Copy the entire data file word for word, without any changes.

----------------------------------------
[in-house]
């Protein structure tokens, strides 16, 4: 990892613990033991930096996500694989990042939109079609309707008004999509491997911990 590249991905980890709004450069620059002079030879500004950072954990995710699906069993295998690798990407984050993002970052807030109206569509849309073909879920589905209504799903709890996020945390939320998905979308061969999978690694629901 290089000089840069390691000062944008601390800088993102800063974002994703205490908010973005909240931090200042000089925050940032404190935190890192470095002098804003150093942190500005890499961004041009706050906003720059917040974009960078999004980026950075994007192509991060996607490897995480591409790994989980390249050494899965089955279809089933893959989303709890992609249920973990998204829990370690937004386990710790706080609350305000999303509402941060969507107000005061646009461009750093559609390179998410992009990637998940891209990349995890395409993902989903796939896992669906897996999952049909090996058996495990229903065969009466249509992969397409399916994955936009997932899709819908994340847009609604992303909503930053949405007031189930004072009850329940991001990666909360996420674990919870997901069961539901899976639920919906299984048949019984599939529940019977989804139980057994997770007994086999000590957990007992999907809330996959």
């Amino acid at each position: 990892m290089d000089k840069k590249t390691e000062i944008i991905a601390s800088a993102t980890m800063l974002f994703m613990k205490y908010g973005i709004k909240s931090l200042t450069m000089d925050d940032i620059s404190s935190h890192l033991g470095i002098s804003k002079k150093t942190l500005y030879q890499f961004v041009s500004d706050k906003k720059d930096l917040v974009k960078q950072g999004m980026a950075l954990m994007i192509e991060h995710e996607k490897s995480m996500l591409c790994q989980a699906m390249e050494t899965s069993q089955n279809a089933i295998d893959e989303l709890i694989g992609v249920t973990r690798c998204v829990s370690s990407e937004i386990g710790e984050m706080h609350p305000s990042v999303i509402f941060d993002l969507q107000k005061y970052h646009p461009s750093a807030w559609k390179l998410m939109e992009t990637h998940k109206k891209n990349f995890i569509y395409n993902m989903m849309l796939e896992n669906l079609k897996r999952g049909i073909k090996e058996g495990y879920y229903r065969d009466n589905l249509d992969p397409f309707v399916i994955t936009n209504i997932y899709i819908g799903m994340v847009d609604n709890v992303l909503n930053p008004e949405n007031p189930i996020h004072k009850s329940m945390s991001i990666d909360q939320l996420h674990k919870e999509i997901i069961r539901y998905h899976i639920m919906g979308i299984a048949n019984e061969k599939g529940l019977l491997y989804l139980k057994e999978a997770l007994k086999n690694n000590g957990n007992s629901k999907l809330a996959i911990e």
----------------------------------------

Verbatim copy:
[in-house]
């Protein structure tokens, strides 16, 4: 990892613990033991930096996500694989990042939109079609309707008004999509491997911990 590249991905980890709004450069620059002079030879500004950072954990995710699906069993295998690798990407984050993002970052807030109206569509849309073909879920589905209504799903709890996020945390939320998905979308061969999978690694629901 290089000089840069390691000062944008601390800088993102800063974002994703205490908010973005909240931090200042000089925050940032404190935190890192470095002098804003150093942190500005890499961004041009706050906003720059917040974009960078999004980026950075994007192509991060996607490897995480591409790994989980390249050494899965089955279809089933893959989303709890992609249920973990998204829990370690937004386990710790706080609350305000999303509402941060969507107000005061646009461009750093559609390179998410992009990637998940891209990349995890395409993902989903796939896992669906897996999952049909090996058996495990229903065969009466249509992969397409399916994955936009997932899709819908994340847009609604992303909503930053949405007031189930004072009850329940991001990666909360996420674990919870997901069961539901899976639920919906299984048949019984599939529940019977989804139980057994997770007994086999000590957990007992999907809330996959």
């Amino acid at each position: 990892m290089d000089k840069k590249t390691e000062i944008i991905a601390s800088a993102t980890m800063l974002f994703m613990k205490y908010g973005i709004k909240s931090l200042t450069m000089d925050d940032i620059s404190s935190h890192l033991g470095i002098s804003k002079k150093t942190l500005y030879q890499f961004v041009s500004d706050k906003k720059d930096l917040v974009k960078q950072g999004m980026a950075l954990m994007i192509e991060h995710e996607k490897s995480m996500l591409c790994q989980a699906m390249e050494t899965s069993q089955n279809a089933i295998d893959e989303l709890i694989g992609v249920t973990r690798c998204v829990s370690s990407e937004i386990g710790e984050m706080h609350p305000s990042v999303i509402f941060d993002l969507q107000k005061y970052h646009p461009s750093a807030w559609k390179l998410m939109e992009t990637h998940k109206k891209n990349f995890i569509y395409n993902m989903m849309l796939e896992n669906l079609k897996r999952g049909i073909k090996e058996g495990y879920y229903r065969d009466n589905l249509d992969p397409f309707v399916i994955t936009n209504i997932y899709i819908g799903m994340v847009d609604n709890v992303l909503n930053p008004e949405n007031p189930i996020h004072k009850s329940m945390s991001i990666d909360q939320l996420h674990k919870e999509i997901i069961r539901y998905h899976i639920m919906g979308i299984a048949n019984e061969k599939g529940l019977l491997y989804l139980k057994e999978a997770l007994k086999n690694n000590g957990n007992s629901k999907l809330a996959i911990e």